Fig 1: Homepage Structure

The process might look daunting at the beginning but don’t worry. If you are getting confused with the structure remember that most of the functions can be coupled together into one single function. On the other hand, the structure showcased above promotes uniformity and re-usability of codes.

When we navigate to our homepage, our projects maps the request to the start_page() method located at views/ The location of each method is displayed on the top left corner of the blocks. The start_page() method returns the output of two more methods note_add_html() and first_note() coupled together as format_html() and output is displayed as page(). The page() method has been defined in views/ It essentially houses the code of our base template for our HTML pages. If we navigate to our source file we would see this in our start_page() method:

def start_page(request):
    return page(

and if we check our page() method we would notice how htmx is being loaded:

def page(content):
    return HttpResponse(
            '''<!DOCTYPE html>
    <meta charset="utf-8">
    <meta name="viewport" content="width=device-width, initial-scale=1">
        input, textarea {{
            display: block;
<!---- htmx load starts here --->

<script src="" 

<!--- htmx load ends here-->

Create New Note

Similarly, if we follow the diagram from top to bottom we would get a fair idea of how each little method is performing its own task. In the diagram, start_page() first refers to note_add_html(). This method is responsible for displaying a form for users to enter new notes into the Note model. Let us check out the source code for the same:

class NoteCreateForm(ModelForm):
    class Meta:
        fields = ['datetime', 'title', 'text']
        model = Note
        widgets = {
            'text': Textarea(attrs={'rows': 3}),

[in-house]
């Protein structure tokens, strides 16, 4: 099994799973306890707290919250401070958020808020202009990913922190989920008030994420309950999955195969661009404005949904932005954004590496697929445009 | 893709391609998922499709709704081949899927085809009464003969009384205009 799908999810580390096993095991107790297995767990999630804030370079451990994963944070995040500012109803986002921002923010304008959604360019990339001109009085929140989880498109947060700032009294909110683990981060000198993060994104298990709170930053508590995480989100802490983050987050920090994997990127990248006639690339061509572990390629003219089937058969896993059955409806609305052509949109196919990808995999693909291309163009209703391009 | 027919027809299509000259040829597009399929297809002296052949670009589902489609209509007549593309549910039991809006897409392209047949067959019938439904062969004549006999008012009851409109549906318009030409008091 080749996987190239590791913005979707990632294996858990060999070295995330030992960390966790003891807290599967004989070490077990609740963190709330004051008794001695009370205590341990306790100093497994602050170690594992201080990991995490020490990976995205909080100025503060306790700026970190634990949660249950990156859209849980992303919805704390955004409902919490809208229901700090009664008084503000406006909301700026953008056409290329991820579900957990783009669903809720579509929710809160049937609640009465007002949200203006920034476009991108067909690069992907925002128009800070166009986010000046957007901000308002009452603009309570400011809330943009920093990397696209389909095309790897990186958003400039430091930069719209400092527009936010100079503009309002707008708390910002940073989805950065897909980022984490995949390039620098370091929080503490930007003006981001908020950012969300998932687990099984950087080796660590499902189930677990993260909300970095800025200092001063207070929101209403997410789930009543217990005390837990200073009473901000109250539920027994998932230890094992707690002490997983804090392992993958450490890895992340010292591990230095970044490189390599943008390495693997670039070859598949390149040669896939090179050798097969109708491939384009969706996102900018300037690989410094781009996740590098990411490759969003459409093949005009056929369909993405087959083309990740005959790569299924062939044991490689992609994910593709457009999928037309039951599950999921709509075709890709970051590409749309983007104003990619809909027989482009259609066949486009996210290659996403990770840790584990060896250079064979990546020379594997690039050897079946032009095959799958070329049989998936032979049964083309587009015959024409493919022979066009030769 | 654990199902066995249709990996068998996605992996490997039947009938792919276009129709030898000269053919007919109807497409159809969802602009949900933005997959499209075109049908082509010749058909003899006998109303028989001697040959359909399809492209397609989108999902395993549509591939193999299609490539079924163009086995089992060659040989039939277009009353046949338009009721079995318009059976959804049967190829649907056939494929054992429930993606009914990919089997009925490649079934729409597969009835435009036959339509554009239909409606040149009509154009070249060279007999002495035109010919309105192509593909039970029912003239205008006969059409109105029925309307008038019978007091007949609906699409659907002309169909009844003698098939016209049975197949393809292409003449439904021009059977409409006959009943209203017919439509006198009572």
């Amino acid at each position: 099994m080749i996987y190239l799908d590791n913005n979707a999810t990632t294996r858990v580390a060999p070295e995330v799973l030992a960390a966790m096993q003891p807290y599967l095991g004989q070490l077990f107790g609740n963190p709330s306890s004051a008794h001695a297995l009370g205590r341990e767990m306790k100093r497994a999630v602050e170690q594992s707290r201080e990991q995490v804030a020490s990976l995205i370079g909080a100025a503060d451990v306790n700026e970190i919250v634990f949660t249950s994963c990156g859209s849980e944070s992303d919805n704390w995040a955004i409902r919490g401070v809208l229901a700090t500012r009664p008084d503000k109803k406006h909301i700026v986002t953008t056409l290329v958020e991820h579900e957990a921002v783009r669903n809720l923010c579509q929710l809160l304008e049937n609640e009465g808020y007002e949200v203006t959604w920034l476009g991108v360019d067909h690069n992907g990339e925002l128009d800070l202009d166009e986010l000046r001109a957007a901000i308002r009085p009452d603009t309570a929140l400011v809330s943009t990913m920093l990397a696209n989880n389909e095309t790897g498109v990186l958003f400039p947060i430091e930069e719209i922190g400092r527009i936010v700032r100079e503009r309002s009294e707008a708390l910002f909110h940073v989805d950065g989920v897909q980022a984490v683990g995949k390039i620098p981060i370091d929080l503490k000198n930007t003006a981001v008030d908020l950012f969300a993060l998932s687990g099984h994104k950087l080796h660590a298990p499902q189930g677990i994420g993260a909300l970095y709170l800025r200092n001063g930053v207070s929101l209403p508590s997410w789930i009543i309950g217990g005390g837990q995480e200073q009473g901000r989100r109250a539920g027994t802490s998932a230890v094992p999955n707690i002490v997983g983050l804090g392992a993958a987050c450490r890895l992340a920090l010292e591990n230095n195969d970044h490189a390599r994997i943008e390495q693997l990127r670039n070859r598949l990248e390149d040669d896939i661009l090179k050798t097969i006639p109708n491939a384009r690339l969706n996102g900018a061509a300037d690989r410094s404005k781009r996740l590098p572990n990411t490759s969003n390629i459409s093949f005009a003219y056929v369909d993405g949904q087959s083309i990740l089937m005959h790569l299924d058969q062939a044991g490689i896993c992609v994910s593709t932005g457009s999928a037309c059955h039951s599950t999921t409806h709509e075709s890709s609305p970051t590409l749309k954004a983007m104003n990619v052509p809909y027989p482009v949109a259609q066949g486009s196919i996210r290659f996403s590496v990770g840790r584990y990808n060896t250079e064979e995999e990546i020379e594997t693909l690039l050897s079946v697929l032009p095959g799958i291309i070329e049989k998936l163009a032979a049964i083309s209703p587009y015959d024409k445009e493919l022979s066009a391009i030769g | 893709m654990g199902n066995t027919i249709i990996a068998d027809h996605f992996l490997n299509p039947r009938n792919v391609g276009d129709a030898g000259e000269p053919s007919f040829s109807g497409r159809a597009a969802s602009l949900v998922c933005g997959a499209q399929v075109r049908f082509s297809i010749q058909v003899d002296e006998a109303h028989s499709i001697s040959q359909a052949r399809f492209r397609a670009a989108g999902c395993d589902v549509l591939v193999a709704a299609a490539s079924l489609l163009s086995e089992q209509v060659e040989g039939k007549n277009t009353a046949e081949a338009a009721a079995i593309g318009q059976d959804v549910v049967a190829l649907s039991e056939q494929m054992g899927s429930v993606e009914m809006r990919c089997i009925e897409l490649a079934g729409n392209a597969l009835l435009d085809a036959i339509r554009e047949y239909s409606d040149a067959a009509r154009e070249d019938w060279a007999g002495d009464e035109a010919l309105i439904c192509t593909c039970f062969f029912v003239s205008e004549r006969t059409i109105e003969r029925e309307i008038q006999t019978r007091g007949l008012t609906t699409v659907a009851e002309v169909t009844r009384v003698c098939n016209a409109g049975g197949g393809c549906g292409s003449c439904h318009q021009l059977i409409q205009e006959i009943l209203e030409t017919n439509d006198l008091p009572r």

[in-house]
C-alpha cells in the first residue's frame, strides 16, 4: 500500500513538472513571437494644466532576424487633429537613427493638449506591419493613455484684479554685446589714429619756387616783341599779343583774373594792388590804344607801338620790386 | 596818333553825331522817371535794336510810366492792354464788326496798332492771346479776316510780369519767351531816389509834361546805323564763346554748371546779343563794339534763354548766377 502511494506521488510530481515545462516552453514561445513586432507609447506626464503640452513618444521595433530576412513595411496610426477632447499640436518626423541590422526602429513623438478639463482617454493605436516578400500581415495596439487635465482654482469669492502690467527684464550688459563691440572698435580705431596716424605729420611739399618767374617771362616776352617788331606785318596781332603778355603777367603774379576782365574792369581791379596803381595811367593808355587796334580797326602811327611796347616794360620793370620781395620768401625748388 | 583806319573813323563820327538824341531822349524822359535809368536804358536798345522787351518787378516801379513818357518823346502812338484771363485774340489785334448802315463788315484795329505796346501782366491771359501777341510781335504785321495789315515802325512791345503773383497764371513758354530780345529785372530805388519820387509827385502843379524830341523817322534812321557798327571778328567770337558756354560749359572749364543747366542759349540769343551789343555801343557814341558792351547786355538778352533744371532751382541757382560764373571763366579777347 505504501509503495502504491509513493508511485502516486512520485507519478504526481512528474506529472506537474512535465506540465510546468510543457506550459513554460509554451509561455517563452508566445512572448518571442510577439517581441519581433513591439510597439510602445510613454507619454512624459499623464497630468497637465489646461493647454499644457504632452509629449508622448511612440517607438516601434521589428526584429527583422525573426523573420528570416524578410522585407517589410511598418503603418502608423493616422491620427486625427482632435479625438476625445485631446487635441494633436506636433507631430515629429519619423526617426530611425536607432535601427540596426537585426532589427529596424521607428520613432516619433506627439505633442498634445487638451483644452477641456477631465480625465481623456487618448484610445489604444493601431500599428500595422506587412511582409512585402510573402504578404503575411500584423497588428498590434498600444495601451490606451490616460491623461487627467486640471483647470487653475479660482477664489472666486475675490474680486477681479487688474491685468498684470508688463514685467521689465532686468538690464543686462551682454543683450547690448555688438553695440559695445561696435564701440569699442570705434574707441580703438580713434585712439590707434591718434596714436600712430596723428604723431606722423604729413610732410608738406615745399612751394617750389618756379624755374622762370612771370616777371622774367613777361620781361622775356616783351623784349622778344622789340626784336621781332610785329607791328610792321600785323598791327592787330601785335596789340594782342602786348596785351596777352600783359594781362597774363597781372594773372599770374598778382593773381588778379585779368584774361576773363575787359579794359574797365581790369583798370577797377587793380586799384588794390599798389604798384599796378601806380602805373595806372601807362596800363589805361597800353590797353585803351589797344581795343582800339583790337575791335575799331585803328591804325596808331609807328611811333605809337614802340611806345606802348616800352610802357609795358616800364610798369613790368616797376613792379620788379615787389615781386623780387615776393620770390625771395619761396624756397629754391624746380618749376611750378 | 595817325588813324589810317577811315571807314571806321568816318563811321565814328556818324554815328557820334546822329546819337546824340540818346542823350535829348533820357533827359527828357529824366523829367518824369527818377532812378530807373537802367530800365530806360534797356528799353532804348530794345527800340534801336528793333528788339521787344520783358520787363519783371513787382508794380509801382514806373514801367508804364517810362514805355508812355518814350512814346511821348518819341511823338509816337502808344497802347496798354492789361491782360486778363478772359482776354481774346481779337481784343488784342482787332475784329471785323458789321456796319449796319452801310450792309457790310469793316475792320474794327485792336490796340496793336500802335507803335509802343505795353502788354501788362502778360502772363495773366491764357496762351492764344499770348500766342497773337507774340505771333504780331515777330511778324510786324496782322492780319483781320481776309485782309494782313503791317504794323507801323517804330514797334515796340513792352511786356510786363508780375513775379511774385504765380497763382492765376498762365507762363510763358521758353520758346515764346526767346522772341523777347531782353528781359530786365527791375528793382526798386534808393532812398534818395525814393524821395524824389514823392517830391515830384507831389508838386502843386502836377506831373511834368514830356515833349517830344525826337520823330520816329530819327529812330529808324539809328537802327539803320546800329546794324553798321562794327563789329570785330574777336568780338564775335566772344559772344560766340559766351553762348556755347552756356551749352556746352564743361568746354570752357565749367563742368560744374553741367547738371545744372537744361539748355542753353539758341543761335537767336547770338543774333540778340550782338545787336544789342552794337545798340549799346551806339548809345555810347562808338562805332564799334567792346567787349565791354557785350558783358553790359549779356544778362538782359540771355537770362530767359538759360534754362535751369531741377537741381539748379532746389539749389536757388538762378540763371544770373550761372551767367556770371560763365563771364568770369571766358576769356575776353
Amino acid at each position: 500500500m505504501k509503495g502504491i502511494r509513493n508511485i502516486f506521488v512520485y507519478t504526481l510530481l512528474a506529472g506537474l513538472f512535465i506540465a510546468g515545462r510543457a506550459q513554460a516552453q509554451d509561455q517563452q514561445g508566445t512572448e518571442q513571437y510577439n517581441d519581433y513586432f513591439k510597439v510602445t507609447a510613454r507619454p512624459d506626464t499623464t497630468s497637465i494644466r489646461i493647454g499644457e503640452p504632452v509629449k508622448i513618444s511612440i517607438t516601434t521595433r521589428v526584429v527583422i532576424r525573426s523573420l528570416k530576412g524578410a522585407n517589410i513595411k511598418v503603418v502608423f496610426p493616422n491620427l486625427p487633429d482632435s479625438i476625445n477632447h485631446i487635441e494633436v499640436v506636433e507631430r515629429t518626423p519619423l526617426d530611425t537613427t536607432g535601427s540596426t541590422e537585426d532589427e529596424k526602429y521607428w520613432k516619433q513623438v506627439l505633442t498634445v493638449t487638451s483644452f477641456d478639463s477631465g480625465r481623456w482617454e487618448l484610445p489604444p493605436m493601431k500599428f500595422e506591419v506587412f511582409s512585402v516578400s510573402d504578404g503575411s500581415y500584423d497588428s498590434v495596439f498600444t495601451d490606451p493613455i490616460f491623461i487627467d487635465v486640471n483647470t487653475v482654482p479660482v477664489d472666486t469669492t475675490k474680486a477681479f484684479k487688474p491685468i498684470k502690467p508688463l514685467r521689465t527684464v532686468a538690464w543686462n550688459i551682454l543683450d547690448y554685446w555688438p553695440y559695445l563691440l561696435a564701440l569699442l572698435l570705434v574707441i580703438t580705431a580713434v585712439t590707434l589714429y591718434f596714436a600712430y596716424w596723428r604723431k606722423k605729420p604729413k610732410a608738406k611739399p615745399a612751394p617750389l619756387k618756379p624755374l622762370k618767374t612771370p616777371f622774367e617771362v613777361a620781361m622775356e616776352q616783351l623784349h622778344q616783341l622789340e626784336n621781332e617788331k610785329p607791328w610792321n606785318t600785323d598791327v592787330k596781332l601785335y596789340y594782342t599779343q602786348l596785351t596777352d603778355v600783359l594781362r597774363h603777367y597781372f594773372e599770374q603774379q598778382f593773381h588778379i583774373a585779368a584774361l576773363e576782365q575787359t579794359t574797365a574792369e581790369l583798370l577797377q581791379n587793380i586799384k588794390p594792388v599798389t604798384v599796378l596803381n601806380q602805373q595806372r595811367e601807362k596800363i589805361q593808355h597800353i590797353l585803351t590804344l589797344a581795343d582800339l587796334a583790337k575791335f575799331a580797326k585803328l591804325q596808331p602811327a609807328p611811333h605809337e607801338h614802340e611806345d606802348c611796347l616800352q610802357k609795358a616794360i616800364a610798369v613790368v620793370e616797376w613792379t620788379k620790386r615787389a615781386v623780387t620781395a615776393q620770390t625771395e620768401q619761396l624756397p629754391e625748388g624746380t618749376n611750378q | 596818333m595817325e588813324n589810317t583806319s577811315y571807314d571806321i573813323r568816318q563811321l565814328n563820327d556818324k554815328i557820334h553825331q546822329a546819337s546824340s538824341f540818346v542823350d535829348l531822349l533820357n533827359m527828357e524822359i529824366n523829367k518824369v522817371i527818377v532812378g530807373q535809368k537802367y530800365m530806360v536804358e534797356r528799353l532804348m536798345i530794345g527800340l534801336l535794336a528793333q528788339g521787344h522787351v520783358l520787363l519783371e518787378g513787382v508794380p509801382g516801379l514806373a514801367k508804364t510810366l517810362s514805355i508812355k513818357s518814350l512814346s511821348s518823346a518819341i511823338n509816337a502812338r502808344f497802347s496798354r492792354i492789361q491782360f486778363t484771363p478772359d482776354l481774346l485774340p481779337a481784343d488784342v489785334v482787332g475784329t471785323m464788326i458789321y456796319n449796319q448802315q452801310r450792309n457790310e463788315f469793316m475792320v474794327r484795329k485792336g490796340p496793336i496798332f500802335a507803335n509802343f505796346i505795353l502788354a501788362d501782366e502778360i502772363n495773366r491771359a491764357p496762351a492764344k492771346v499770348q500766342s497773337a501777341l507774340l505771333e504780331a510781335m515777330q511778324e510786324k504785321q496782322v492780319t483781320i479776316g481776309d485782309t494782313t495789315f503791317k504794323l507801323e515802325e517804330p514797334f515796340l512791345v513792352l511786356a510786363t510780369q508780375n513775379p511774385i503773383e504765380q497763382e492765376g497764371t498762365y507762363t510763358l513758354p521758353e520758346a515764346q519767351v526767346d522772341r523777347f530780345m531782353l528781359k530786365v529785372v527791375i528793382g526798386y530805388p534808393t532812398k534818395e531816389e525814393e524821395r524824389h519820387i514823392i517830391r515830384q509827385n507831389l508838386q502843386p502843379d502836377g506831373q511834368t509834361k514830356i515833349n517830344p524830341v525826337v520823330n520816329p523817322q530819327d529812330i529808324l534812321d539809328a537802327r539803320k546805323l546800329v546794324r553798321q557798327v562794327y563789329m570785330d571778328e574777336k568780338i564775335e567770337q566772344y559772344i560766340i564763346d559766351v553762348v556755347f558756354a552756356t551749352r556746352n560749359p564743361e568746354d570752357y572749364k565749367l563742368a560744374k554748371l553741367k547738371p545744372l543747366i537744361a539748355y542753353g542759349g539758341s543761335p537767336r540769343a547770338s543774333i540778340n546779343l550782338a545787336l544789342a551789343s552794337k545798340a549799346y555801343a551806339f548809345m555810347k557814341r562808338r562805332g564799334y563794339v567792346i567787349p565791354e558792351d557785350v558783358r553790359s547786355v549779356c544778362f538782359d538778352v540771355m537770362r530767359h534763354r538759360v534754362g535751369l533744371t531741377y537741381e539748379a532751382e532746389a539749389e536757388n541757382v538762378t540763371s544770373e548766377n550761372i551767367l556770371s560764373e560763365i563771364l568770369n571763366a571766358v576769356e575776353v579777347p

def note_add_html():
    form = NoteCreateForm()
    return note_form_html(form)

def note_form_html(form):
    return format_html(
    <form hx-post="{url}" hx-swap="outerHTML">
     <input type="submit">

So, node_add_html() is returning note_form_html(). Now our note_form_htm() method is returning HTML with some special htmx attributes. They are:

  • hx-post: This attribute will let the HTML attribute to send POST request to the specified URL. This is basically action and method combined in one simple attribute
  • hx-swap: hx-swap defines how the response will be swapped with respect to the target in our case the <div>. The value passed to this attribute is outerHTML which means that the entire <div> will be swapped with the response

Once the user clicks the submit button the create create_note_hxpost() is called its code is quite self-explanatory. The code snippet is provided below:

def create_note_hxpost(request):
    form = NoteCreateForm(request.POST)
    if form.is_valid():
        note =
        return HttpResponse(format_html('{} {}', note_add_html(), note_html(note)))
    return HttpResponse(note_form_html(form))

Endless Scrolling

Now, the most interesting part about Fig. 1 is the last element; next_html. Our next_html returns a htmx string if the next item exists or return the string The End if no next item exists. Let us look at this special string now and why it is so amazing:

'<div hx-get="note_and_next_hx/1" hx-trigger="revealed" hx-swap="outerHTML">...</div>'
  • hx_get: This attribute will let the HTML attribute to send GET request to the specified URL. What it essentially means is that now <div> is working like <a>
  • hx_trigger: We can use this attribute to trigger a AJAX request. In our case we are using revealed as a trigger event. With this event we can perform lazy loading or according to the docs it is triggered when an element is scrolled into the viewport
  • hx-swap: hx-swap defines how the response will be swapped with respect to the target in our case the <div>. The value passed to this attribute is outerHTML which means that the entire <div> will be swapped with the response

By now you might have noticed how powerful htmx actually is. Our <div> is sending GET requests on-demand and displaying the results. Just one simple line and magic happens. No need to write any additional JavaScript!

Now, you might be wondering what does note_and_next_hx/1 actually do. If we revisit our we would notice that our GET request gets mapped to the method note_and_next_hx(). Let us see its source code to understand it further:

def note_and_next_hx(request, note_id):
    return HttpResponse(note_and_next_html(get_object_or_404(Note, pk=note_id)))

Our method simply returns a HttpResponse against the output of the note_and_next_html() method with the object id as its parameter. And from Fig. 1. we know that the method note_and_next_html() will return the object details and if the next item exists another htmx powered <div> will be created else a plain string ‘The End’ will be showcased.